2014 GSA Annual Meeting in Vancouver, British Columbia (19–22 October 2014)

Paper No. 42-9
Presentation Time: 11:00 AM


WOODSON, Anna Lee1, CULVER, Stephen J.1, LEORRI, Eduardo1, MALLINSON, David J.1, VIJAYAN, V.R.2, THUNELL, Robert C.3, PARHAM, Peter R.4 and SHAZILI, Noor A.M.4, (1)Department of Geological Sciences, East Carolina University, Greenville, NC 27858, (2)Minerals and Geoscience Department Malaysia, 31400 Ipoh, Perak, Malaysia, (3)School of the Earth, Ocean and Environment, University of South Carolina, Columbia, SC 29208, (4)Institute of Oceanography, Universiti Malaysia Terengganu, 21030 Kuala Terengganu, Terengganu, Malaysia

The East Asian Monsoon (EAM) delivers vital rainfall to heavily populated, agriculturally dependent regions in Southeast Asia. Changes in EAM strength and duration influence precipitation and wind patterns, continental runoff, sea circulation, and nutrient transport in the South China Sea (SCS) and surrounding terrain. The SCS has been the focus of many paleoclimatological studies due to its central location to the EAM system. Most research has been conducted in the deep, northern SCS because of the high sedimentation rates there. The southern SCS, specifically the Sunda Shelf, has yet to yield a monsoon record due to its very thin sedimentary cover. However, flooded and in-filled fluvial paleochannels on the Sunda Shelf in the southern SCS provide an extended record of EAM-driven climate change.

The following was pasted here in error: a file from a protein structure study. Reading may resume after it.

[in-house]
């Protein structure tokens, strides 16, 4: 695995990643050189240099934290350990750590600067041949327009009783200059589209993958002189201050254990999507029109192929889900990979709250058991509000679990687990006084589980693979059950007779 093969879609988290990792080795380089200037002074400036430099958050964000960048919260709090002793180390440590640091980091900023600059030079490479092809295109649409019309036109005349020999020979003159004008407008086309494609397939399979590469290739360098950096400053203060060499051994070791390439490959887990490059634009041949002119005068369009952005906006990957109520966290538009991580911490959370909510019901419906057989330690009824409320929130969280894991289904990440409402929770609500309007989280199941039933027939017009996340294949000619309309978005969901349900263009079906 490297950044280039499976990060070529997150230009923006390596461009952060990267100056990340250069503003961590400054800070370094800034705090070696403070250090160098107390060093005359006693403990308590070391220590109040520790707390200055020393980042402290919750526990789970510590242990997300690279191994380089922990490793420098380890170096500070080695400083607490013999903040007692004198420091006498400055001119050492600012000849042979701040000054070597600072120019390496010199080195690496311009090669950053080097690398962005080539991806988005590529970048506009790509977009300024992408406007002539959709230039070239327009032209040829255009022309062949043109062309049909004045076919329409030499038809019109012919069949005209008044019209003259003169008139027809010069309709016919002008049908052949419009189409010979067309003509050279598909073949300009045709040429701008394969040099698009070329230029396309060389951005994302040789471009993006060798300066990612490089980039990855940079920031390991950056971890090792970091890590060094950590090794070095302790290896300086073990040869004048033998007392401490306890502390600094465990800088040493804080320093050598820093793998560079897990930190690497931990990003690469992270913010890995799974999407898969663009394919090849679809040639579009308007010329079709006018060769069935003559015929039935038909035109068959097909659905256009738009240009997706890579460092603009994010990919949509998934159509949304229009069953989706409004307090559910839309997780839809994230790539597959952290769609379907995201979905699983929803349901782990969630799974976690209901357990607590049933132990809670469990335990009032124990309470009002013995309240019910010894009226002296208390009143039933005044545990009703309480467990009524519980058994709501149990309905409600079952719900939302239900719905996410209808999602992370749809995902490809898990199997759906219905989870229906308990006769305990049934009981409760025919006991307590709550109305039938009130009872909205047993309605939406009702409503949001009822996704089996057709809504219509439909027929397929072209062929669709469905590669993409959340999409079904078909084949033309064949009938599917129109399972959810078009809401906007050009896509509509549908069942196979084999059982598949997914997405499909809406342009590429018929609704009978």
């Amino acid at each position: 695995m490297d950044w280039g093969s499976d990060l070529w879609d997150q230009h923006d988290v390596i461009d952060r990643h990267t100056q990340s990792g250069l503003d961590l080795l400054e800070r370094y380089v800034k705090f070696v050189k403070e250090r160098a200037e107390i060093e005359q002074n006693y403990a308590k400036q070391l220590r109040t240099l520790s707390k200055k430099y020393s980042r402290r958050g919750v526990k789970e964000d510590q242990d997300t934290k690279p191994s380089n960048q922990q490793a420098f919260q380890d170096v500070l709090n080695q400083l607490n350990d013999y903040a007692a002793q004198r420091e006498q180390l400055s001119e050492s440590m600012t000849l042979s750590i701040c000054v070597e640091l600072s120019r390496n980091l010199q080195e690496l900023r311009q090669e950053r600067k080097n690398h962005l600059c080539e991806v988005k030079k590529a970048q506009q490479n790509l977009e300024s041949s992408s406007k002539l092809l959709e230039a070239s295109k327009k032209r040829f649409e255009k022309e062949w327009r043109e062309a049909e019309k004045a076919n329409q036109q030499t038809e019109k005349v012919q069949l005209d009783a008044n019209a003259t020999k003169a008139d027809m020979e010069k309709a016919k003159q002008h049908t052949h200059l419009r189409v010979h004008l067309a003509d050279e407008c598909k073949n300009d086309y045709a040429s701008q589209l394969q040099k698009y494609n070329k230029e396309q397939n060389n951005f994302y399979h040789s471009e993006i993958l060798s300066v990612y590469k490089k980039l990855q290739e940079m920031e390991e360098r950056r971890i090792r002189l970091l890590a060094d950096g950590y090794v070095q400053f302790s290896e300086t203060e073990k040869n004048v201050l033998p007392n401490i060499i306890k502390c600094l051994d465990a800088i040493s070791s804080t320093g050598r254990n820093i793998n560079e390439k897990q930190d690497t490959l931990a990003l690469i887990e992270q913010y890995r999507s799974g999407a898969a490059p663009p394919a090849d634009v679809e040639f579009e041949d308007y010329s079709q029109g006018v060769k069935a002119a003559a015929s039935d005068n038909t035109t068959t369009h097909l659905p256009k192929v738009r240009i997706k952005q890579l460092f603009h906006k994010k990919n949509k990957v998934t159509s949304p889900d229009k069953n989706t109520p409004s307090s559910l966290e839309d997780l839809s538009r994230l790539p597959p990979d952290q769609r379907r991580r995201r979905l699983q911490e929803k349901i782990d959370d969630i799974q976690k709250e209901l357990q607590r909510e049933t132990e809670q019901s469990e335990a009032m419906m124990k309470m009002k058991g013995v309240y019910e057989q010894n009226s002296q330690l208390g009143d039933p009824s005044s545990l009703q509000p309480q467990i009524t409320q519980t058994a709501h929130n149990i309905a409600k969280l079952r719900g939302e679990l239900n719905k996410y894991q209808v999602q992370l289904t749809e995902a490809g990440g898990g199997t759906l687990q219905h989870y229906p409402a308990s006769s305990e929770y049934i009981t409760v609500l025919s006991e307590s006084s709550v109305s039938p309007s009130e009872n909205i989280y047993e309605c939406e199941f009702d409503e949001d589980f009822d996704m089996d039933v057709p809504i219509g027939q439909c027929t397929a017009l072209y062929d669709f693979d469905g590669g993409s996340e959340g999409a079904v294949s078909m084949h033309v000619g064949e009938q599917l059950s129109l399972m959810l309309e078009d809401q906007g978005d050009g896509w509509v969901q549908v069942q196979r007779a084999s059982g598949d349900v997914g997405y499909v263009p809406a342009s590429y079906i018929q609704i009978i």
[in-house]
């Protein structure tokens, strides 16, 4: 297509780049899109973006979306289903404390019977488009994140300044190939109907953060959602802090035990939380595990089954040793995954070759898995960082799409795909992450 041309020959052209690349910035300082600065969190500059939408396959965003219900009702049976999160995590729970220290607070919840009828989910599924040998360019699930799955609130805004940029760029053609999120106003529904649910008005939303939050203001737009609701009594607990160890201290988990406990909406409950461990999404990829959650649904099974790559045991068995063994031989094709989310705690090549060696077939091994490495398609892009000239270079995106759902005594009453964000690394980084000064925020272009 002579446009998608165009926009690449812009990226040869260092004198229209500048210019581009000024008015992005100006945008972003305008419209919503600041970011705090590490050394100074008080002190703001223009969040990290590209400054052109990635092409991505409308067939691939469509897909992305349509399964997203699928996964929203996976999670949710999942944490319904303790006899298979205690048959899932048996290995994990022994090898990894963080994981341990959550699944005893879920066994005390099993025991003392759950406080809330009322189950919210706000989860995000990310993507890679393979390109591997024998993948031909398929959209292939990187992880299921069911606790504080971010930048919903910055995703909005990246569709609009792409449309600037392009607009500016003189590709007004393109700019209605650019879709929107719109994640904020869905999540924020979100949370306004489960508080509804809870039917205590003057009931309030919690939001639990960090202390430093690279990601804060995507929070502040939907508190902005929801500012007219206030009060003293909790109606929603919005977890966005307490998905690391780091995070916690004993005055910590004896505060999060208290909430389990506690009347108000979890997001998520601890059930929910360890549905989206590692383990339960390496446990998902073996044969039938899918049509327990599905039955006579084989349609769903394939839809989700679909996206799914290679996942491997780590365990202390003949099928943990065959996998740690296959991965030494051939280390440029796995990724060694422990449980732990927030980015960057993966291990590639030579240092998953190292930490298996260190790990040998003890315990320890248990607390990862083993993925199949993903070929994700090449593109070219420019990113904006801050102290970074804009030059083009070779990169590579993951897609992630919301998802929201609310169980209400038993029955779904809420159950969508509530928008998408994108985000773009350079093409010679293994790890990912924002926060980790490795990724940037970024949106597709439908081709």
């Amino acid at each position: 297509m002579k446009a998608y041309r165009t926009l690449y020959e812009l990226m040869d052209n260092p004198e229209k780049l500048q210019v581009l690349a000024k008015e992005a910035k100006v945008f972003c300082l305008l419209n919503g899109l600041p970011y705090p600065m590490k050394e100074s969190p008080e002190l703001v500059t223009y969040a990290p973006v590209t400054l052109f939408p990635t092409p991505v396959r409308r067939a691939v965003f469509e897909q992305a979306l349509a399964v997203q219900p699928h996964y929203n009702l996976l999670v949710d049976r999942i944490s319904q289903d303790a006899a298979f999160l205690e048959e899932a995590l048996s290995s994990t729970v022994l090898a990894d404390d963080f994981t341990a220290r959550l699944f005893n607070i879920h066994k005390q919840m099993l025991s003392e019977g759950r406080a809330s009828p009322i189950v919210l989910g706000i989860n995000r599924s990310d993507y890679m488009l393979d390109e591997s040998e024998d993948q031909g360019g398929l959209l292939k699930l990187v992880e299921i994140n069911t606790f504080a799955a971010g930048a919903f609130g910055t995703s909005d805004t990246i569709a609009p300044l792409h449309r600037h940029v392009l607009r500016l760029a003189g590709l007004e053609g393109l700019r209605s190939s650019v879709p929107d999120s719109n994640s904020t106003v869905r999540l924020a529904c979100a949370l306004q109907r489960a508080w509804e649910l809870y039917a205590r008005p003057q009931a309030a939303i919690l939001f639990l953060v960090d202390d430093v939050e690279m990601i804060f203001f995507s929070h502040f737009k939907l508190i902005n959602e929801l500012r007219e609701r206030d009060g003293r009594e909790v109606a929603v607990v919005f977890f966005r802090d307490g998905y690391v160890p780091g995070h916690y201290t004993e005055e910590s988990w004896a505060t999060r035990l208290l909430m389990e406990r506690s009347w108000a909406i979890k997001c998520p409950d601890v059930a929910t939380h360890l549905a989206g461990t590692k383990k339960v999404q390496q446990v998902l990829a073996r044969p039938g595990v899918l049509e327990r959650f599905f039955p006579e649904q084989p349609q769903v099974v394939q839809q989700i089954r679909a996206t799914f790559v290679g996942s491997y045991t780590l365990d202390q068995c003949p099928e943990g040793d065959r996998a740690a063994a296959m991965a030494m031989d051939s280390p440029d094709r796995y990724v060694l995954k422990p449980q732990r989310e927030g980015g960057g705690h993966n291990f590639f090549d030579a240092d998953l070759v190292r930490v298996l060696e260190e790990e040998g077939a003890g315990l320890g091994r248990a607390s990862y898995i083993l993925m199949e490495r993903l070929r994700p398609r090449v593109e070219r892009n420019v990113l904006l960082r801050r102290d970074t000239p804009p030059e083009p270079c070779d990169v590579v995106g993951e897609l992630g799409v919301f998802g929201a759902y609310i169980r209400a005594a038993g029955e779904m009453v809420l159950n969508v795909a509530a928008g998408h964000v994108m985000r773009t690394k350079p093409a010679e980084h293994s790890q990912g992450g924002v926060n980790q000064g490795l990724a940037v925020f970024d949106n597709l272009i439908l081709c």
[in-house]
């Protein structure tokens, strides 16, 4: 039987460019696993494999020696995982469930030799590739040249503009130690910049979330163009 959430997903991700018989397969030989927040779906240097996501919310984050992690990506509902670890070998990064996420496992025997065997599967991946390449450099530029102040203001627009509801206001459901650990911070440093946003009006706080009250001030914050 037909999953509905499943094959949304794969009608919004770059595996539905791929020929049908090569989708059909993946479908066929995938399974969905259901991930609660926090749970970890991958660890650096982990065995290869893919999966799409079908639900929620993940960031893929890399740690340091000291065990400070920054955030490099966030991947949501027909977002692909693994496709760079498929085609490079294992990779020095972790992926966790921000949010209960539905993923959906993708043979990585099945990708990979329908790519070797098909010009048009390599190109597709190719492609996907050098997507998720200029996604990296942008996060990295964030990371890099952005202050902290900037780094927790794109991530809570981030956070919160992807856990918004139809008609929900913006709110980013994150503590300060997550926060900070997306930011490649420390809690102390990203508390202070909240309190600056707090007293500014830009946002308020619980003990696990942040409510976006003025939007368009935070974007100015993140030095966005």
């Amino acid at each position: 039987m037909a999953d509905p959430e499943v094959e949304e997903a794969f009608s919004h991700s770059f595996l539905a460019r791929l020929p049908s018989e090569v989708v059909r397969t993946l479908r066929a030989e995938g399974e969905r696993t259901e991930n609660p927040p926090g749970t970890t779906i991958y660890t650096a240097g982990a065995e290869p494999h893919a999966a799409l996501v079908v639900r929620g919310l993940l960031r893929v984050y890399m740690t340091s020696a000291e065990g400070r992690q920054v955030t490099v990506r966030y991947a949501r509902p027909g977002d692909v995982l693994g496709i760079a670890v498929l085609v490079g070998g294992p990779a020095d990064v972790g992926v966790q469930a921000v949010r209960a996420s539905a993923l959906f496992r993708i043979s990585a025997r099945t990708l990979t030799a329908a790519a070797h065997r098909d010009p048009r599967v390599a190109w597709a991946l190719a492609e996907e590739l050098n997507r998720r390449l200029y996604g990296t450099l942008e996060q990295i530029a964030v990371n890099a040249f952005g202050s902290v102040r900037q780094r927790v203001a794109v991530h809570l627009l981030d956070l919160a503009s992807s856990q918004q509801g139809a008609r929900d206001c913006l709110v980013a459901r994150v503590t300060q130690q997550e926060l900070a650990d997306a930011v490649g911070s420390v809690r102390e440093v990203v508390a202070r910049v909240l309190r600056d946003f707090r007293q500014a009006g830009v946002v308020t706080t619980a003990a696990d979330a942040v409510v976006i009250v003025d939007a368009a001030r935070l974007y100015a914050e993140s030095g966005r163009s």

In 2008, mud-dominated piston cores D42 (3.88 m long, 52.33 m water depth) and D45 (2.68 m long, 62.51 m water depth) were collected in fluvial paleochannels on the Sunda Shelf approximately 80 km northwest of Bintulu, Sarawak, Malaysia. Twenty-nine AMS radiocarbon age estimates of the benthic foraminifer Cavarotalia annectens provide age control. Core D45, collected on the edge of a v-shaped paleochannel, yields a ca. 7,000 year record, while core D42, collected in a shallower paleochannel, reflects ca. 3,000 years of accumulation. Mg/Ca ratios of planktonic foraminifera Globigerinoides ruber and Globigerinoides sacculifer, in combination with δ18O of G. ruber, allow for the analysis of sea surface temperature and salinity trends that may be related to EAM variability. Temperatures were calculated from Mg/Ca values using a warm water, multi-species approach. δ18Oseawater was calculated from temperature and δ18Ocalcite using a high light equation. Finally, these values were transformed into salinities. Additionally, stable carbon isotopic analysis of both G. ruber and C. annectens provides information regarding continental runoff as well as surface and bottom water mixing.